Jim answers questions from fellow Drillers
Hi again folks, Jim Novo here.
How do you handle the measurement of “likely to purchase” when there’s a built in cycle of purchase as a “member”, like in a book club or other auto-delivery scheme? And what if a member quits membership but keeps buying, what does that mean for predicting future buyer behavior? Oh, the complexity of it all! Let’s do the Drillin’ …
Q: I just ordered the book too, so I am eager to learn more about SIMPLE ways to implement RFM-based strategies.
A: Well, thank you for ordering! I hope it fulfills your expectations.
Q: In the continuity club (Jim’s Note: flower of the month, book of the month, beer of the month) club business though, a little of the RFM process looks tricky because everyone has a certain Frequency built-in, because of the “repeat” nature of clubs. Also, we’re starting to see a phenomenon where customers that drop out of our club continue to order from us.
A: This is quite normal, depending on how the club is set up and whether or not you make it “easy” for people to continue. In some clubs, you are either in or not (books, CD’s, credit cards). Most catalog-type clubs (pay a fee in exchange for ongoing discounts / added services) see continuation beyond club membership. It’s a volume-based thing and a “rational” decision by the consumer – if you need to buy a lot of stuff, joining the club makes sense, because the discount pays for the membership.
In your case, it might be more attached to education, for example – you join the club to educate yourself about the products, then quit when you can “do it on your own.” Or, you get lots of product to experience the variety, and settle into a specific usage pattern. This is the Customer LifeCycle at work. If you can recognize these patterns, you can use them to predict what customers are likely to do next. If you can predict behavior, you can create very high ROI customer marketing programs.
Q: This challenges our traditional thinking that club-lapse is the end of the LTV contribution. It leaves me wondering what really is the end of the LTV for any given customer. The end-all goal for me is to learn everything possible about customer lapse and how to influence it. I’ve been given explicit responsibility just recently to take charge of customer lapse and influence it to our advantage. I’m analyzing the scope of the problem and putting together a plan of attack.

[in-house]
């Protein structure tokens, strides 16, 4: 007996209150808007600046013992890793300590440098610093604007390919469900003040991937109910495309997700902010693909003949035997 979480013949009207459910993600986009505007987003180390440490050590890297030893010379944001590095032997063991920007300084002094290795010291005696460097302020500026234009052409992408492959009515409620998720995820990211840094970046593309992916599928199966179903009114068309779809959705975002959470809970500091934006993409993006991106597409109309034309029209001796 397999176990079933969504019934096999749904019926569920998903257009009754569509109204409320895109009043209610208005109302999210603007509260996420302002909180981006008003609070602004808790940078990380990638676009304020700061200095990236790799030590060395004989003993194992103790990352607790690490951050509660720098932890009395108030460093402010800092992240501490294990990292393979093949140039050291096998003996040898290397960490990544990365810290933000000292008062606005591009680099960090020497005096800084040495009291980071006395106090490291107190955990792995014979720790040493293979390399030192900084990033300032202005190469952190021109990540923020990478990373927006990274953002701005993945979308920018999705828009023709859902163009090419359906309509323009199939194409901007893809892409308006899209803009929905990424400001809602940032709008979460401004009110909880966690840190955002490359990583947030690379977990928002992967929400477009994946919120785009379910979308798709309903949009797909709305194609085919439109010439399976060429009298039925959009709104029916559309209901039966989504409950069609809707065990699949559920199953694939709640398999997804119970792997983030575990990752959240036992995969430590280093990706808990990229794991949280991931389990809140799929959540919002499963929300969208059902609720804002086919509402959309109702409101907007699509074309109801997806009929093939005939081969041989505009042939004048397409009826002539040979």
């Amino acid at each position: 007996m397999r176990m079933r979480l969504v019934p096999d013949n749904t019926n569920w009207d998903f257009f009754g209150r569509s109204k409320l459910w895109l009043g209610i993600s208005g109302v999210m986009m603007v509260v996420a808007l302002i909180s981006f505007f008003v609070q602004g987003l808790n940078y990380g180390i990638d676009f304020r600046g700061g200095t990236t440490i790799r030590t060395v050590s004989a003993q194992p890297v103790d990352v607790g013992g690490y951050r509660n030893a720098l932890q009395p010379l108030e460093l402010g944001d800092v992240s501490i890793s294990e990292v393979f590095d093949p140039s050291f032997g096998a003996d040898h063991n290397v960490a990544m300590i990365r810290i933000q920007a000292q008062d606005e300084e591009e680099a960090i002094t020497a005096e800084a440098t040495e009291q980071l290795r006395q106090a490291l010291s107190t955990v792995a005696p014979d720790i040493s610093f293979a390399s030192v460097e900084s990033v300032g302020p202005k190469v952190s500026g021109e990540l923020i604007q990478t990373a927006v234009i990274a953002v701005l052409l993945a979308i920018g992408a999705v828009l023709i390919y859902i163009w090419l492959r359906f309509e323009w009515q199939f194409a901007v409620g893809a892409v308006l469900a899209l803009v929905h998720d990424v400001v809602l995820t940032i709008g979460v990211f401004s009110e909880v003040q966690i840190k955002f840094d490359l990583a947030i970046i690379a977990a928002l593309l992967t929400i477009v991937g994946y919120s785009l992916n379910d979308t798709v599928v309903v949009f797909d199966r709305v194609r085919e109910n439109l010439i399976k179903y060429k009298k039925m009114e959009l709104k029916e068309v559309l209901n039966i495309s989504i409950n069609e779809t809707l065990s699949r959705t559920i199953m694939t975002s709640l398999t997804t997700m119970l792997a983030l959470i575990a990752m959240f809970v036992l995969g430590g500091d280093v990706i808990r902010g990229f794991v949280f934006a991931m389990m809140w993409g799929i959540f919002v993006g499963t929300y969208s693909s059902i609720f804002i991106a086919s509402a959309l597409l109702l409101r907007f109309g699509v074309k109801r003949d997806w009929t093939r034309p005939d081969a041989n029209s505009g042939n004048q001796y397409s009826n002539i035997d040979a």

A: Well, somebody has their thinking hat on at that company! In your environment (if I understand it correctly from a brief review of the web site), I don’t think the “club” really defines long-term behavior, it could be seen simply as a customer acquisition tool, which is also true of the catalog-type clubs I referred to above. You have to be careful with this kind of club, because you can end up creating negative value customers if they buy a lot of low margin goods with a membership discount and then just simply abandon you.
The bottom line is this: you probably should not define LTV by club membership length. It may be convenient to look at membership as the definition of a “customer,” but being a “member” is probably just the first stage of the customer LifeCycle. There is then a transition period where some stay members, some reject membership but remain customers, others quit entirely. You need to find out what variables – media source of customer, creative / offer used, first product purchased, etc. cause customers to end up in these buckets and optimize for highest value.
If you want to be proactive on this LifeCycle transition, you need to predict which members will transition and remain customers, which ones need promotional “help” doing this, and which ones you should not bother spend on. How? You can check out how we did this at Home Shopping Network in the book, it’s quite simple and works like a charm. Track the customer LifeCycle using simple metrics like Recency or Latency and act only when you have to, and when you do act, always act at the point of maximum impact.
Q: What sort of work have you done on customer lapse studies, retention marketing, or in club environments like mine?
A: I’ve done 100’s of customer retention programs over the past 20 years. Every one is different based on the industry, the business model, and the constraints of the specific business. You will find many examples in the book, and a case study is on the web site here. Unfortunately, companies are not very willing to let me talk openly about solving their customer retention problems; they consider this info a “trade secret” because of the financial implications and competitive issues involved. I can suggest you read the book first before hiring a consultant; it provides a ton of “how to” information and could keep you busy for quite some time!
Download the first 9 chapters of the Drilling Down book: PDF